Evil Does Not Exist

(dir. Ryusuke Hamaguchi)

By: Adam Freed

In his follow up to the internationally acclaimed and Academy Award winning Drive My Car, (2021) visionary Japanese director Ryusuke Hamaguchi unveils the cold indifference of mother nature in his naturalist exploration Evil Does Not Exist.  Hamaguchi rewards patient viewers open to the idea of being led into the winter woods, as his methodical pace layers depth into a story sure to resonate for those primed to absorb a slow burn.   

Evil Does Not Exist is a deeply naturalistic film that shines its light on the rural  mountain community of Mizubiki Village, only hours outside Tokyo, but lightyears apart regarding way of life.  Local custom prioritizes a healthy respect and mutually beneficial relationship with the natural world.  Still waters literally run deep, and provide Mizubiki cohabitants sustenance and their lifeblood.  This harmony inevitably comes into conflict when a profit seeking investment group unveils plans to drive a “glamping” community stake into the heart of the village’s remote bliss.  Woven into this central conflict is the historic question as to what is owed to mother nature, and what is to be expected in return.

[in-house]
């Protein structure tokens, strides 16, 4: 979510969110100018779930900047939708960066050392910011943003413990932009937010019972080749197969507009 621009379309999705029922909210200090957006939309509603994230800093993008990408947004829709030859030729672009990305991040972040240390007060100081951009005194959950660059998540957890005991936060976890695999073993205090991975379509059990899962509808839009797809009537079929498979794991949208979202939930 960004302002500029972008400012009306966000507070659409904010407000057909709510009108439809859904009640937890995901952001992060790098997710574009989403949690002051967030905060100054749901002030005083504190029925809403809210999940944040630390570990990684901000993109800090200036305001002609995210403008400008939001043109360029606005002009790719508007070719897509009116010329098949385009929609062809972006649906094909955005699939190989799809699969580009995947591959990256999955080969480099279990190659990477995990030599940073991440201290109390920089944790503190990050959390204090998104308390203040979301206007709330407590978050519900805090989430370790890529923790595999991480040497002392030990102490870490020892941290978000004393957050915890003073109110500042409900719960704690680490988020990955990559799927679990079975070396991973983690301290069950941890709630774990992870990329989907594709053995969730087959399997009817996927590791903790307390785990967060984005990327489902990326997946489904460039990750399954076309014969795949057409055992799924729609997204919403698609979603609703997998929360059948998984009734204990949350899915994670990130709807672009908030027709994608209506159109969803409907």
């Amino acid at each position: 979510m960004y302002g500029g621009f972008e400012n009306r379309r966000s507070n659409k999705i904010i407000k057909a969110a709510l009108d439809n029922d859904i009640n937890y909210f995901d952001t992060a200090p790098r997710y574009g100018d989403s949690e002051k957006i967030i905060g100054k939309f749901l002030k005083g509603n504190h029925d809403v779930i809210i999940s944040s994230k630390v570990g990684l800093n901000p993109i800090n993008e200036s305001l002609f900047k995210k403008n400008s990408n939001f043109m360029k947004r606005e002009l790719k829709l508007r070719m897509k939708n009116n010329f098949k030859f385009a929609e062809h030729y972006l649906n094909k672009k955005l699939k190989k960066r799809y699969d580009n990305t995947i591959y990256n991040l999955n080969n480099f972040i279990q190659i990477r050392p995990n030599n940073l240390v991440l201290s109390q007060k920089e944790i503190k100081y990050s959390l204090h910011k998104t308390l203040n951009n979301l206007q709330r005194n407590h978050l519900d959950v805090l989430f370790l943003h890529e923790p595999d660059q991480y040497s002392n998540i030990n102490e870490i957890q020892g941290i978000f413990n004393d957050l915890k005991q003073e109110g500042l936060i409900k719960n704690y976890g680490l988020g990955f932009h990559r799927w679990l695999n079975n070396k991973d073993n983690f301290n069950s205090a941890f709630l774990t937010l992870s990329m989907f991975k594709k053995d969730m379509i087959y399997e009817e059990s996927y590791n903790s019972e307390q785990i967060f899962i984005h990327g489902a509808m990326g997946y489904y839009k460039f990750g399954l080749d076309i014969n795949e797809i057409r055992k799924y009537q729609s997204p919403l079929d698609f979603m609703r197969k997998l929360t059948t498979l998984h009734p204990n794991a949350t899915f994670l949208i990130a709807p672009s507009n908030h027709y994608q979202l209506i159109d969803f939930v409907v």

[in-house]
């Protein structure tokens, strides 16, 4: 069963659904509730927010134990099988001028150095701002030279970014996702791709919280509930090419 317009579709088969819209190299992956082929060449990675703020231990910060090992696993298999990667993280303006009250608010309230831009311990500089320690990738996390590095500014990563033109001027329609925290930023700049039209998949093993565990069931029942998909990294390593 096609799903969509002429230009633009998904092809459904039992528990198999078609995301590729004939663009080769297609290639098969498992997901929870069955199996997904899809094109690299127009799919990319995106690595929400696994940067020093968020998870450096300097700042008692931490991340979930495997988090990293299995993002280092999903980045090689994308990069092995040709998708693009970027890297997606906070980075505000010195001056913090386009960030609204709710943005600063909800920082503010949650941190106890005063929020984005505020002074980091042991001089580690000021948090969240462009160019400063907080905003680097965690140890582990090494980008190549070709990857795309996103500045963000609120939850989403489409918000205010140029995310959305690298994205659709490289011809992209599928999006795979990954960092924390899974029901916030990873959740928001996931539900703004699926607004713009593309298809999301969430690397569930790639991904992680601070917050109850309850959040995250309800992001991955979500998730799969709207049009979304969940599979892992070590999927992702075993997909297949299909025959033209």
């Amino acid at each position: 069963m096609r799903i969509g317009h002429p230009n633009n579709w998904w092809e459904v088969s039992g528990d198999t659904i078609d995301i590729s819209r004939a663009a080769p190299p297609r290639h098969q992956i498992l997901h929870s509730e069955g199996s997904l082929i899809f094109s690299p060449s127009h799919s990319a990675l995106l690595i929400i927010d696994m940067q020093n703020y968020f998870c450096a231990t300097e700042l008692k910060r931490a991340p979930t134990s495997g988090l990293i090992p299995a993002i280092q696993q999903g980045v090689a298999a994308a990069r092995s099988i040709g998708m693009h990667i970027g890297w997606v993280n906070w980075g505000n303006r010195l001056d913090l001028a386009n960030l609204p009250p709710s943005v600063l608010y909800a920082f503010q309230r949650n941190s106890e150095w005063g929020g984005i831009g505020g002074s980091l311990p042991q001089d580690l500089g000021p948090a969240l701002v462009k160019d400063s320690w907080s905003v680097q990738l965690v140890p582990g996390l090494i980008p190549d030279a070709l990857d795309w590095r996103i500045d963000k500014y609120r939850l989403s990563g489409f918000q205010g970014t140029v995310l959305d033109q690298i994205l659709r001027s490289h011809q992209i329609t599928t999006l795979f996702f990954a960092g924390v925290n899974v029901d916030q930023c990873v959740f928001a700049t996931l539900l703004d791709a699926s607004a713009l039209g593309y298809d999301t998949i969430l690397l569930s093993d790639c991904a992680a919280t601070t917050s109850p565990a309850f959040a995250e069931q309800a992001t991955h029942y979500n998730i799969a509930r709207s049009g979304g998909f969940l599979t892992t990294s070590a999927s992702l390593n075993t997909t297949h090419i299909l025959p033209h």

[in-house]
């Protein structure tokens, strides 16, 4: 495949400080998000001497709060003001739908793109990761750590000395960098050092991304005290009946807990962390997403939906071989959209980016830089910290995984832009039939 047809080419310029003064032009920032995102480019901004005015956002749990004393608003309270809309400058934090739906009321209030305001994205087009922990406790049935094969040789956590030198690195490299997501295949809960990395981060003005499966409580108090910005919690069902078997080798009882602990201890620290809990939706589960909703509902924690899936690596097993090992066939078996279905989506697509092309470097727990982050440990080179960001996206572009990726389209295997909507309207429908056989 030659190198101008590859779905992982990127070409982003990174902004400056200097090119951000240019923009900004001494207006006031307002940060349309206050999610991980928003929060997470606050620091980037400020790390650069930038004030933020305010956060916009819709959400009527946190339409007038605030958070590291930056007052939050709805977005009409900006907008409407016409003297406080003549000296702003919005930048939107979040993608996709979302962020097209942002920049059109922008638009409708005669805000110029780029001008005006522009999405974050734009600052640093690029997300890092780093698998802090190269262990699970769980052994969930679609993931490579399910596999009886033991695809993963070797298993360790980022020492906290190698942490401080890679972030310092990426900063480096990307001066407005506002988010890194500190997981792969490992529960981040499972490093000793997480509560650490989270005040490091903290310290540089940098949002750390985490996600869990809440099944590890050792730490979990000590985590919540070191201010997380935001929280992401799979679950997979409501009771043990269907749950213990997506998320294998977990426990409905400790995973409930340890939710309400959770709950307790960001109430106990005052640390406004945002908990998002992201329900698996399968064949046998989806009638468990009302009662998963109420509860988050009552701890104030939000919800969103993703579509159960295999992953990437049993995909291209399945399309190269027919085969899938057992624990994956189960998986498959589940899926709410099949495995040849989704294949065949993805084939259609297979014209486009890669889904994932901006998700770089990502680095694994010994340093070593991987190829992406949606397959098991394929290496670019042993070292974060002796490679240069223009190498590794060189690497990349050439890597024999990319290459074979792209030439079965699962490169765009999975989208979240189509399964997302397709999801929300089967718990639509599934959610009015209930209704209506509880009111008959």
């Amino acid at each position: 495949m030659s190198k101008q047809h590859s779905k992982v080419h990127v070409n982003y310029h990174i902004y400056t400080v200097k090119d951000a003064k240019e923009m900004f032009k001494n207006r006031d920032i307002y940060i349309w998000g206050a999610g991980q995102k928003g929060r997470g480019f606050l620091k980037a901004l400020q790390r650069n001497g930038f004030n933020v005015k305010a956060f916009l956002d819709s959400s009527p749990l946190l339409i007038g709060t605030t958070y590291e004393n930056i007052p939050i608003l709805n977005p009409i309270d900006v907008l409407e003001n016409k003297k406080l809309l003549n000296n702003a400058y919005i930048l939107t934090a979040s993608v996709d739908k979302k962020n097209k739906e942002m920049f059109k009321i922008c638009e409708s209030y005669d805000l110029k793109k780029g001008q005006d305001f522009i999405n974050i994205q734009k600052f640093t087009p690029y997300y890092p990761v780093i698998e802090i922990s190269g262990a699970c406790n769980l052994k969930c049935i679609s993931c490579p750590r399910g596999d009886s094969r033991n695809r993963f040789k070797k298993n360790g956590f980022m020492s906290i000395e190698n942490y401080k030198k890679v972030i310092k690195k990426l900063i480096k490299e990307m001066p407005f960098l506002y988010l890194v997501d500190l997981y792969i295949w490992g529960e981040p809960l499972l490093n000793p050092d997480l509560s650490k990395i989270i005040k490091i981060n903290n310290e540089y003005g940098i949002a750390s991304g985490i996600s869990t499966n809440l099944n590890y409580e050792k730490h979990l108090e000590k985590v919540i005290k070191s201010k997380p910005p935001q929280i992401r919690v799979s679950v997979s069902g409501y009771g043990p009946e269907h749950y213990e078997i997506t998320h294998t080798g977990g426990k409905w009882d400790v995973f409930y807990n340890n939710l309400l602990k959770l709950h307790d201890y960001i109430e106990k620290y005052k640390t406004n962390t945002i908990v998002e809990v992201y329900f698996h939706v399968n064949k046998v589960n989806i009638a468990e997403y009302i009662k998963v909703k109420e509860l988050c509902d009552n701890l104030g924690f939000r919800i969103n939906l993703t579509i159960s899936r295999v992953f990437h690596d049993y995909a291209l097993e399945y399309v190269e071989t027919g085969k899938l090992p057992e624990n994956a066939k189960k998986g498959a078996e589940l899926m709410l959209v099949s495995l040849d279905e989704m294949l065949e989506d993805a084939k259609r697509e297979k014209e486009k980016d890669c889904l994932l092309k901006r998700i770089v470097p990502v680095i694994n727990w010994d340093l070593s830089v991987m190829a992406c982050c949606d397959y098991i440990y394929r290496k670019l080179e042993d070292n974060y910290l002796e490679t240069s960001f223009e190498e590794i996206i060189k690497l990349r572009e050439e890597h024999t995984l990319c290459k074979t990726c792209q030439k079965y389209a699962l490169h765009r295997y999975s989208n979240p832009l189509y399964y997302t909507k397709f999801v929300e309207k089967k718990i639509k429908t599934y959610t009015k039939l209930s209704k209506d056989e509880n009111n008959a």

Hamaguchi wields a keen eye for flaunting visual convention with an impressive array of camera techniques that rather than communicate flash, echo the film's quest for gorgeous simplicity.  The director’s flair for the visually distinct never reads as an attempt to upstage the film's perfect surroundings. At its peak, this pensive thought provoking naturalist delight is a reminder of mother nature's propensity to defend herself against those who may eye her exploitation.  

For those willing to remain invested beyond a methodically paced first act, the reward is in witnessing the intoxicating joys in nature's simplicity as they reclaim the minds and hearts of mankind.  Evil Does Not Exist is akin to a film that a 21st century Henry David Thoreau would direct.  Unlike Thoreau’s eventual abandonment of Walden Pond however, Ryusuke Hamaguchi’s film culminates with a daring question, and the clear planting of a foreboding flag. 

Target Score: 8/10 - With a naturalist's eye Hamaguchi’s film partners with, but never exploits nature. The daring Japanese director poses what may be the most significant question facing the planetary stare-down between nature and mankind.